New research has revealed chaotic swings of protein concentrations keep the immune system functional and thus allow it to stave off chronic diseases such as cancer and diabetes.

Modern research has attributed the development of cancer cells to faulty mechanisms at play in the immune system, or breakdowns in what medical experts call “signalling pathways”.

Cell signalling pathways are what regulate growth, survival and proliferation of cells.

Some signalling proteins are hyperactive in cancer, which leads to growth and proliferation of tumour cells, while others normally responsible for supressing tumours don’t function correctly.

A team of three scientists have discovered a new mechanism of cell regulation – chaos.

Doctoral researcher Dr Mathias Heltberg and Professor Mogens Høgh Jensen, both from the Niels Bohr Institute at the University of Copenhagen in Denmark, with Sandeep Krishna from the National Centre for Biological Sciences in Bangalore, India, found chaotic dynamics were the answer in keeping the body’s immune system alert and functional.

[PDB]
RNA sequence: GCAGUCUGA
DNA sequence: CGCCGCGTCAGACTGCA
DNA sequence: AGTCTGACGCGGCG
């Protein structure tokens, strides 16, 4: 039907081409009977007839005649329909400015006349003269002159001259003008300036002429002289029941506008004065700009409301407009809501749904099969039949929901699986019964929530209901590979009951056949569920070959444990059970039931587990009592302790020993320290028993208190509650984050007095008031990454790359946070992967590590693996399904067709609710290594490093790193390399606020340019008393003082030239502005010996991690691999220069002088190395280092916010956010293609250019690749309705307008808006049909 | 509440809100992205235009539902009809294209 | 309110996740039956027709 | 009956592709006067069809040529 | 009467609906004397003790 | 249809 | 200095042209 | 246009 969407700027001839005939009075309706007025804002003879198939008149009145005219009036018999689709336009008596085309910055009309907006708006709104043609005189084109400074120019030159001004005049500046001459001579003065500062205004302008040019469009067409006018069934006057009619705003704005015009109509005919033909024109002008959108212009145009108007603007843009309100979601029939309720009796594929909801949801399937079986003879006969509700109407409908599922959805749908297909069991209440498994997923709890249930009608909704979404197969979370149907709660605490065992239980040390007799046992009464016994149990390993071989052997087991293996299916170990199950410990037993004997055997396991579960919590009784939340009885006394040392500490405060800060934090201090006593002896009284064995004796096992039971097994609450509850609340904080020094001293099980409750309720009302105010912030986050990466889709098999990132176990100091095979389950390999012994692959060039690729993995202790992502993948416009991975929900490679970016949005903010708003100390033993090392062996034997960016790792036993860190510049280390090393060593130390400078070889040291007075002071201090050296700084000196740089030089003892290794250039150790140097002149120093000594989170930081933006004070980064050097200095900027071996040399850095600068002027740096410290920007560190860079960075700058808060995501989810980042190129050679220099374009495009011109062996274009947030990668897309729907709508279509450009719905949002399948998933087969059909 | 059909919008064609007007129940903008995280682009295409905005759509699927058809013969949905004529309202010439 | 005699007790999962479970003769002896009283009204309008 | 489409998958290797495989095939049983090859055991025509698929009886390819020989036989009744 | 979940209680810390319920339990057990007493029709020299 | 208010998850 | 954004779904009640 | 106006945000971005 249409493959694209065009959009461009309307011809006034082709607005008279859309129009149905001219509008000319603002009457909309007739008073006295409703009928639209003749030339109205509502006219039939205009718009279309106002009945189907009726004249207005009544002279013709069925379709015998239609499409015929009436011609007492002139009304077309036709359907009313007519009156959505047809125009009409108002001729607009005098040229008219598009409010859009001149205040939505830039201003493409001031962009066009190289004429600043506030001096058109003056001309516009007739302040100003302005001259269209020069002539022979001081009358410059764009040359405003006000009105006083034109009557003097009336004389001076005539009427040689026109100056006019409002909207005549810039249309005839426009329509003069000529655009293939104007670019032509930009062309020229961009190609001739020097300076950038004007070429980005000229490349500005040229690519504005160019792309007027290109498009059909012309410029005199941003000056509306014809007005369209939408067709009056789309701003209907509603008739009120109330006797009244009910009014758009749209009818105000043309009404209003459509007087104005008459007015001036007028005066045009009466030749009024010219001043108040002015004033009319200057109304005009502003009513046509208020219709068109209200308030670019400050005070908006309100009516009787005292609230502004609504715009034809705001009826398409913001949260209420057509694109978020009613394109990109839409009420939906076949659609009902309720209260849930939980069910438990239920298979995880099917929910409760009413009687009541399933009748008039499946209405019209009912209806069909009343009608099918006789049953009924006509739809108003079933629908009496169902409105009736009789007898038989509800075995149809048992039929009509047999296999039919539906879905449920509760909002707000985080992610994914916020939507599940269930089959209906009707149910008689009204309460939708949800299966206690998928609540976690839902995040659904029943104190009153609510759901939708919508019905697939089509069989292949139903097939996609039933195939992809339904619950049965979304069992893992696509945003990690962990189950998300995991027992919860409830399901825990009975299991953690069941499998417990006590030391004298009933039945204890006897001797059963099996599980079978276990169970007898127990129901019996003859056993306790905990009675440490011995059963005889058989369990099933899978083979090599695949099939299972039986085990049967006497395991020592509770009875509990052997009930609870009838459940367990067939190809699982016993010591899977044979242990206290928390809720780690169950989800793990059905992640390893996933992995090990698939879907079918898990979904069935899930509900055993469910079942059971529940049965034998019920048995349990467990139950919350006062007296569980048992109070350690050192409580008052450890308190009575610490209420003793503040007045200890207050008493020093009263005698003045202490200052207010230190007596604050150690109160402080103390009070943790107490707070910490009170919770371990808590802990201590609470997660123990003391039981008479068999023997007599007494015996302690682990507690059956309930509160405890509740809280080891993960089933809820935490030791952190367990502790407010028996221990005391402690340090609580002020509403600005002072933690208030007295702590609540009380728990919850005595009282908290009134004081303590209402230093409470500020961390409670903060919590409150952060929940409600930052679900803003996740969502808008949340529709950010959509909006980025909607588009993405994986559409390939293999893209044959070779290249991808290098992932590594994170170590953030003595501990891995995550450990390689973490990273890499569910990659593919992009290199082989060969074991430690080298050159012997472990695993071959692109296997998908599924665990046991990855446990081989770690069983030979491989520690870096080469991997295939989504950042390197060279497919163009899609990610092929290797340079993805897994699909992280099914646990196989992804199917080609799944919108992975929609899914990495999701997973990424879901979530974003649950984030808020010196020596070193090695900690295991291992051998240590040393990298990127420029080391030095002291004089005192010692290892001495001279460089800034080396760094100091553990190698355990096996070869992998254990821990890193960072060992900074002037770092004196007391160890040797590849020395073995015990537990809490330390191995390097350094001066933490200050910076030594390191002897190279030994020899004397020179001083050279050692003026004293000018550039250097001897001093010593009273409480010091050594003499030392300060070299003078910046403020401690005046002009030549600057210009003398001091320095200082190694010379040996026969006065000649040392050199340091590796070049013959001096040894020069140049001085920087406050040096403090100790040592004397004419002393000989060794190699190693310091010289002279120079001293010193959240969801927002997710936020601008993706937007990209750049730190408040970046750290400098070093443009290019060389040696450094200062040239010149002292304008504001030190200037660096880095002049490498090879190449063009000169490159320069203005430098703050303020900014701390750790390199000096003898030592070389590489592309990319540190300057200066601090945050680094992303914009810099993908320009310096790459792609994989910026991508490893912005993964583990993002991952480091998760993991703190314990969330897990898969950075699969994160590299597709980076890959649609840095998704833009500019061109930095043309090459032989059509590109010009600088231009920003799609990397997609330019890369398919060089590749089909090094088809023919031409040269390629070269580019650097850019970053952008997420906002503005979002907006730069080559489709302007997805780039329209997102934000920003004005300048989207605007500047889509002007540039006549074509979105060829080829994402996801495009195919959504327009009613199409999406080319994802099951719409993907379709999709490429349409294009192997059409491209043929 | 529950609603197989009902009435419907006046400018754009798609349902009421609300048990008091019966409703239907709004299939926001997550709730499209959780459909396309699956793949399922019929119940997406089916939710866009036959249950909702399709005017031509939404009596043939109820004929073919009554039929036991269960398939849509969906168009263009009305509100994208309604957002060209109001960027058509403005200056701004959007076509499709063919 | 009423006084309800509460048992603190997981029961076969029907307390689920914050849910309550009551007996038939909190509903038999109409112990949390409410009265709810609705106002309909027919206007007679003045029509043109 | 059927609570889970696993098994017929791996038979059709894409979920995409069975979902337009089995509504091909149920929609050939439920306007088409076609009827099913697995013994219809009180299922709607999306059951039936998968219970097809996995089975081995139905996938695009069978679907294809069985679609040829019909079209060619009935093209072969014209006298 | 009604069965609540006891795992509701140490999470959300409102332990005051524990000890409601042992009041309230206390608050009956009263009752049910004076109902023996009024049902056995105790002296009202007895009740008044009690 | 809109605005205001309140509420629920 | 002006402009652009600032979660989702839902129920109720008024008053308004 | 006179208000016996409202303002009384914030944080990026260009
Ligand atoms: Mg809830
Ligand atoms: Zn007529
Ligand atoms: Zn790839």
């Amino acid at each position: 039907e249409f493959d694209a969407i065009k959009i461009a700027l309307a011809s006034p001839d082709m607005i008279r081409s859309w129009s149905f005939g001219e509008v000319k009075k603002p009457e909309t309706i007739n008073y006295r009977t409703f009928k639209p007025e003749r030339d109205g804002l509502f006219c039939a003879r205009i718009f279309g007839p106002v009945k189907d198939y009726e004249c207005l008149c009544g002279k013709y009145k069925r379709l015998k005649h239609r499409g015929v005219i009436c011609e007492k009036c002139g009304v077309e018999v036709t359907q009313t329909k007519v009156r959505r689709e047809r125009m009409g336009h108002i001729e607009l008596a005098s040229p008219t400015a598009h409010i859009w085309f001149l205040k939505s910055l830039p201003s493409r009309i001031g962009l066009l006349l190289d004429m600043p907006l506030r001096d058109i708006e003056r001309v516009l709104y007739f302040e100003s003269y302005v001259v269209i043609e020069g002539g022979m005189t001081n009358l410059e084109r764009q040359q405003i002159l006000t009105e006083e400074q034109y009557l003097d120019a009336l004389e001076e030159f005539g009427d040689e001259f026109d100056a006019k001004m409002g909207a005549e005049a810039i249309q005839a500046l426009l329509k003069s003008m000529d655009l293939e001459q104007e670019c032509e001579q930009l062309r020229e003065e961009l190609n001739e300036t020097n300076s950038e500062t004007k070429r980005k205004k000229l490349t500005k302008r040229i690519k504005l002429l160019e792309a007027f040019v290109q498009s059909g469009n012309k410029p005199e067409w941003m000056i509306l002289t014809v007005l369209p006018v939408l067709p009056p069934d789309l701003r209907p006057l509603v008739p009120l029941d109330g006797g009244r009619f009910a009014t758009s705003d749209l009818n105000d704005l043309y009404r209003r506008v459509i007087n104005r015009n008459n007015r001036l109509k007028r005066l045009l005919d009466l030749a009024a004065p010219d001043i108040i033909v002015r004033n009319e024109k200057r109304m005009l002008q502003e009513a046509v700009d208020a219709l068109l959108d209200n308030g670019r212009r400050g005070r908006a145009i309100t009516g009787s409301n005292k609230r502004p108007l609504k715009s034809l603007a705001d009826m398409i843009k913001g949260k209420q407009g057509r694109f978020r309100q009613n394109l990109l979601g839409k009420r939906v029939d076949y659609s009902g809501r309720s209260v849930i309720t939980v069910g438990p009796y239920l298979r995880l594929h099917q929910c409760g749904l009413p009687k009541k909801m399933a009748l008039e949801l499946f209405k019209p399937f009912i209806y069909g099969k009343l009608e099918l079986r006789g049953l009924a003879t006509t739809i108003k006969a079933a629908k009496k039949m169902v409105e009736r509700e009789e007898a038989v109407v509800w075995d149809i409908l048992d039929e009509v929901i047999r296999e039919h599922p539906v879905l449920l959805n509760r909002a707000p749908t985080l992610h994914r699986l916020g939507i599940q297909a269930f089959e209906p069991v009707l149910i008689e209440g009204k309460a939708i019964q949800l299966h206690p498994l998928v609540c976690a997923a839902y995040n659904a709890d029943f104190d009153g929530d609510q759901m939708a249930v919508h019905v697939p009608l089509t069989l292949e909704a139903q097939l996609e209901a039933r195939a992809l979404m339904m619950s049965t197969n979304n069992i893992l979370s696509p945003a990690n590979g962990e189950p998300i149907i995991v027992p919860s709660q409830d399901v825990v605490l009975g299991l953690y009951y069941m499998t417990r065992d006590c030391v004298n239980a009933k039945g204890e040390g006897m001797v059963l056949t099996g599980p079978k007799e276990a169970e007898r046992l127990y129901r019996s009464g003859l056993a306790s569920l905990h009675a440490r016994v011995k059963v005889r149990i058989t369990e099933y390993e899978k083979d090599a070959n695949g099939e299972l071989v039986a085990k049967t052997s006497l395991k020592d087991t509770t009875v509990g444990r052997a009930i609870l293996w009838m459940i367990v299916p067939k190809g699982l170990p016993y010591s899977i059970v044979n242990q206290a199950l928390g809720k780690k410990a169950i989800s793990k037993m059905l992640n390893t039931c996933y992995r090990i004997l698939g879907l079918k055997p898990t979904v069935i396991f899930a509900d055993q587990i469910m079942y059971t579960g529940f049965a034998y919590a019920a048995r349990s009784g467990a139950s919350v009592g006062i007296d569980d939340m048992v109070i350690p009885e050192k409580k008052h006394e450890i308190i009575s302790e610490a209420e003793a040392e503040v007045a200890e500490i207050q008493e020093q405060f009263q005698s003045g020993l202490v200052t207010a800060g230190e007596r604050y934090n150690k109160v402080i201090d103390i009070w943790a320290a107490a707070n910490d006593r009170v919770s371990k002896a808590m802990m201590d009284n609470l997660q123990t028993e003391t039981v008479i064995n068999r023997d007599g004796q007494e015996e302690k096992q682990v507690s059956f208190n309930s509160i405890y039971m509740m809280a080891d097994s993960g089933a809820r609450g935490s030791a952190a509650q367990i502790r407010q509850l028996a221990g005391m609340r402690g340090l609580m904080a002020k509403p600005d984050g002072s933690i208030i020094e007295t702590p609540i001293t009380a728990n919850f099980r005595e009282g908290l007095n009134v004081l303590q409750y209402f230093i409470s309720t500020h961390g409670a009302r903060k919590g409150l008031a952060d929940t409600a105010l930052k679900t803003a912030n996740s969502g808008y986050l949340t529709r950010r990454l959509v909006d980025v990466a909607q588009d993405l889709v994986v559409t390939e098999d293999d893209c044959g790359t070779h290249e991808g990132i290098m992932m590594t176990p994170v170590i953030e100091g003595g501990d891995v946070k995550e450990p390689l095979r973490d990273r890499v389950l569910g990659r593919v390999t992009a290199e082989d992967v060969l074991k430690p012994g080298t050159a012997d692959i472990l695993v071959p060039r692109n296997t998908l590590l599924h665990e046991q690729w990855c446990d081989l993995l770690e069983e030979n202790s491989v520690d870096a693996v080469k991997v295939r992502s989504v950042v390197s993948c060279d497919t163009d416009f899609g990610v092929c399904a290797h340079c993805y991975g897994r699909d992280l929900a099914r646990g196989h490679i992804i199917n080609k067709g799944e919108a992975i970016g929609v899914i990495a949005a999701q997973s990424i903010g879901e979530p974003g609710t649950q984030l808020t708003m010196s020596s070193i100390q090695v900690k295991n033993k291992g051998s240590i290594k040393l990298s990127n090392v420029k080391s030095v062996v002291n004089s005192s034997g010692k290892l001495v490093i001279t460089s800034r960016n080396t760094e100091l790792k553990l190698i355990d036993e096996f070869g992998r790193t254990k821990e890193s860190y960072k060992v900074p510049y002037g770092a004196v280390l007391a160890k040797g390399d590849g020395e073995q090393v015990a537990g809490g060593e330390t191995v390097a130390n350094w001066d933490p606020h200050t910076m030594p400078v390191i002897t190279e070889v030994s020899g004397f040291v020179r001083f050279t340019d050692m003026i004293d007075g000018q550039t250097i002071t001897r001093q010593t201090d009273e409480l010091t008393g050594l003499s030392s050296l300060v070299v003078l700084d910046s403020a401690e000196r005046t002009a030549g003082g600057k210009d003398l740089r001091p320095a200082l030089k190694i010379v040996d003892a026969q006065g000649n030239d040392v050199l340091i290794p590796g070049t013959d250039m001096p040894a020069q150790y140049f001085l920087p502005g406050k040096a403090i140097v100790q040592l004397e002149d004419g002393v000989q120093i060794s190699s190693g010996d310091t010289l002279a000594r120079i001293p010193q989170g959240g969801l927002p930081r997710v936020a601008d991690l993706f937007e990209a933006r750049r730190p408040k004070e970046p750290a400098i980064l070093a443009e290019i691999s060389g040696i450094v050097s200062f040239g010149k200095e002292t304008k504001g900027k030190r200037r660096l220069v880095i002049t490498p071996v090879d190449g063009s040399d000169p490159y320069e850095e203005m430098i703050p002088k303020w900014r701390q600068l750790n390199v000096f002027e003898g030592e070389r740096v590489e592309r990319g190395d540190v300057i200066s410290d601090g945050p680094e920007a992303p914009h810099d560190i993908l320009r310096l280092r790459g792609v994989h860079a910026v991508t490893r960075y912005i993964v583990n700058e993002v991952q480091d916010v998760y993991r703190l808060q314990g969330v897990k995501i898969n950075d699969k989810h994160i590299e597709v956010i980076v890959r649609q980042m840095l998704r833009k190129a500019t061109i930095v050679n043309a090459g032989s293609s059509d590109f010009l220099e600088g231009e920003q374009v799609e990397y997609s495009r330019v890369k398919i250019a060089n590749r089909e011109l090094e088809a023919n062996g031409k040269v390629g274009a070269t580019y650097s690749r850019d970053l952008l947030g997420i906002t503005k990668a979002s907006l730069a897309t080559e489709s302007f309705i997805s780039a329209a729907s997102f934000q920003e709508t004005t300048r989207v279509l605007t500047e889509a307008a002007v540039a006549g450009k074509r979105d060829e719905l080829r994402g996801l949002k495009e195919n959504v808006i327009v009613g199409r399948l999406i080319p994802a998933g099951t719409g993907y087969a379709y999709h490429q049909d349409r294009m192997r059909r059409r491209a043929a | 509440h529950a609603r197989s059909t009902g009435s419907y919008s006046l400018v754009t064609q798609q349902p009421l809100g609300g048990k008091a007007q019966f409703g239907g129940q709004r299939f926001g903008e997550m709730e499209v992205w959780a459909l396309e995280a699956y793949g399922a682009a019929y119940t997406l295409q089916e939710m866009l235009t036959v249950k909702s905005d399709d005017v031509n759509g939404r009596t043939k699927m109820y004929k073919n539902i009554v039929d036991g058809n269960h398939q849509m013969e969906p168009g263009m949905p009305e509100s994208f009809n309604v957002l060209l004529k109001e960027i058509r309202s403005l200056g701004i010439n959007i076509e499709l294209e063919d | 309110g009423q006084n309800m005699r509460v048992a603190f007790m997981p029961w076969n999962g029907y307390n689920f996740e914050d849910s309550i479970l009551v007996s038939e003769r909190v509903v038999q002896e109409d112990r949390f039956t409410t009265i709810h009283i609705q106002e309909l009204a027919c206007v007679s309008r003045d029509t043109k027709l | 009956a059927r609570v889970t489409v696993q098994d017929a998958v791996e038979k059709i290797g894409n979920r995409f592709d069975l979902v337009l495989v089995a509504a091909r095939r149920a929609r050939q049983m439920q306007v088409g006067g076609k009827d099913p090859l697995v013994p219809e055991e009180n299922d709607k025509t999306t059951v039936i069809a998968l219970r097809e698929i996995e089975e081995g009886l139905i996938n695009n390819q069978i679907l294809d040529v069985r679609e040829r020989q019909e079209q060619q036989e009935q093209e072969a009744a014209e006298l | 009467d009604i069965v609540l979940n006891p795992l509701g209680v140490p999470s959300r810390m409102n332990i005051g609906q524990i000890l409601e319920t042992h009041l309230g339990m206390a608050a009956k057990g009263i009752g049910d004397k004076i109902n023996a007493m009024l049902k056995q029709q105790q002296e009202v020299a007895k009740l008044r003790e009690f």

The protein they studied was Nuclear factor-κB (NF-kB) – a transcription factor that is critical for both “innate and adaptive immune functions”.

NF-kB also mediates inflammatory responses, and thus it’s levels in the body fluctuate with time, affecting gene and cell function.

The protein is key in keeping the body’s immune system alert and functional. So the findings may help stave off more than cancer: diabetes and Alzheimer’s disease could also be targets if researchers understand better how the body’s natural defences work.

An article on the study can be read in its entirety at Nature Communications.